Kevin Drumm relays an interesting post from Ellen Smith, editor of Mine Safety and Health News, about the unfolding mining disaster in West Virginia:

How bad was the accident and injury rate at the Sago Mine? Terrible. The national average for mining accidents (non-fatal days lost) in 2004 was 5.66 per 200,000 manhours worked. The Sago Mine, which was owned by Anker West Virginia Mining Co. at that time, had an accident rate of 15.90. In 2005, Sago's accident rate increased to 17.04, and 14 miners were injured.

So how does that compare to other underground coal mines in West Virginia?

* Kingston Mining No. 1 Mine, which is about the same size as Sago, had an accident rate of 1.21 and one miner injured in 2005.

* Mountaineer Alma A Mine, which is a larger mine, had an accident rate of 3.08.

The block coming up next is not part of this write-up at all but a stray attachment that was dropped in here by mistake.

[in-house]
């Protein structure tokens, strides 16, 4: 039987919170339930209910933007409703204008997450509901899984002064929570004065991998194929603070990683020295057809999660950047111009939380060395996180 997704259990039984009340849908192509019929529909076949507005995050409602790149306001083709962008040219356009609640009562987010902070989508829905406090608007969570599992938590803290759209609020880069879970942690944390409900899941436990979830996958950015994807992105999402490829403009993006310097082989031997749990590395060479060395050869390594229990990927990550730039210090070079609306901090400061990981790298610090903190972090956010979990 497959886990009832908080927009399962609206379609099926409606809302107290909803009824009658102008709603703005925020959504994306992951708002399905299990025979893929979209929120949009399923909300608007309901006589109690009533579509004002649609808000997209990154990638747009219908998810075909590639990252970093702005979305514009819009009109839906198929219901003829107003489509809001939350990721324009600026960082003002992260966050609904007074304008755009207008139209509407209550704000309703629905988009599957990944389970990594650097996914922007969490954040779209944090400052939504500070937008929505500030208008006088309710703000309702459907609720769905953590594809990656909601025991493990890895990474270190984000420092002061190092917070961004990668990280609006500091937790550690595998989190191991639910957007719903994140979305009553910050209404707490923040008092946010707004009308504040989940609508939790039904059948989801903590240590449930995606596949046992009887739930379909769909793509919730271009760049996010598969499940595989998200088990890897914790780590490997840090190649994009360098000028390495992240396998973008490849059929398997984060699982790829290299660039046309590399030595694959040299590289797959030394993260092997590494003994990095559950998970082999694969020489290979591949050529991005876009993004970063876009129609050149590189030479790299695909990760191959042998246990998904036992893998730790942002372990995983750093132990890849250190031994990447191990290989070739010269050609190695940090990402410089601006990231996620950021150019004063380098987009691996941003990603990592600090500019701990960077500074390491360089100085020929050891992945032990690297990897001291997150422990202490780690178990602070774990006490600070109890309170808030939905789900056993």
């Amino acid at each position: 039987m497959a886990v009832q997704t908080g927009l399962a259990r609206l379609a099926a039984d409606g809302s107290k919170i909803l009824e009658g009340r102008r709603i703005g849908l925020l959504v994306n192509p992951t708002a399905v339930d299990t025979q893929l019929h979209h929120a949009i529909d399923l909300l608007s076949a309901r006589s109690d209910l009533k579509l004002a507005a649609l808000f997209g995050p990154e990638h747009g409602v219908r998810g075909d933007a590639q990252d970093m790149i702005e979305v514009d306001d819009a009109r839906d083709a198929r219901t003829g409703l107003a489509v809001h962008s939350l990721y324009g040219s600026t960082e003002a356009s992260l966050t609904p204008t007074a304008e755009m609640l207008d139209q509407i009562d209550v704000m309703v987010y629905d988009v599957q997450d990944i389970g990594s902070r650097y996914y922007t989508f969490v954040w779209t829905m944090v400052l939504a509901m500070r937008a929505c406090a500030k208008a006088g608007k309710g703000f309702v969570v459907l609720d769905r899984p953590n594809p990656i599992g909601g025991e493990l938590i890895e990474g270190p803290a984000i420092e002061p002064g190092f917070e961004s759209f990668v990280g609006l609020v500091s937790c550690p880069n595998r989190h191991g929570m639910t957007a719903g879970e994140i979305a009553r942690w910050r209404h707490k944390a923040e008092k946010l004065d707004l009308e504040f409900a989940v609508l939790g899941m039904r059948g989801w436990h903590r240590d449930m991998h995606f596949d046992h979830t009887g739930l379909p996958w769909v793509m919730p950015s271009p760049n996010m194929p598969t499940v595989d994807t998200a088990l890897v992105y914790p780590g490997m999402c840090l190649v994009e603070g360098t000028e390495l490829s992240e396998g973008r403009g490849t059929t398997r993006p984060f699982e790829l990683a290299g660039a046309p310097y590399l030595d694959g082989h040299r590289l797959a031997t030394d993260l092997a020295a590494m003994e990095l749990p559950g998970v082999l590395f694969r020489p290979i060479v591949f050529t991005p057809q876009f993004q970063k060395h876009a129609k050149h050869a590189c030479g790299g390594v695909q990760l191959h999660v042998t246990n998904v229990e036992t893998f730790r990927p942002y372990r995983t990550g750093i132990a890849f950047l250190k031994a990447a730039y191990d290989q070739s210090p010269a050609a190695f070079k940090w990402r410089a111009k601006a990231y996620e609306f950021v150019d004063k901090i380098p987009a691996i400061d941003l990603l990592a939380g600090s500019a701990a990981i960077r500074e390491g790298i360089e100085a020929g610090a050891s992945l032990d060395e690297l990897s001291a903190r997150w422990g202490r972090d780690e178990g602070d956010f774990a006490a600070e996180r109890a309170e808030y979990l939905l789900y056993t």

* Robinson Run Mine No. 95 and the Harris No. 1 Mine both had accident rates of 3.93.

* The Blacksville No. 2 Mine last year had an accident rate of 4.41 and the Loveridge No. 22 Mine had an accident rate of 5.62.

All of these mines were below the national average. One has to ask what was happening at the Sago Mine or its sister mine, Stony River, which had an even higher accident rate than Sago.

MSHA was issuing citations, but nothing seemed to change, and at the Sago Mine things got worse in 2005.

The backdrop to this disaster is the assault on OSHA and worker health and safety laws over the last 25 years, and on the unions that fight to keep these protections in place.

As usual, Jordan has more essential background at Confined Space -- including the Top 10 Worker Health and Safety Stories of 2005, as a reminder that this isn't an isolated incident.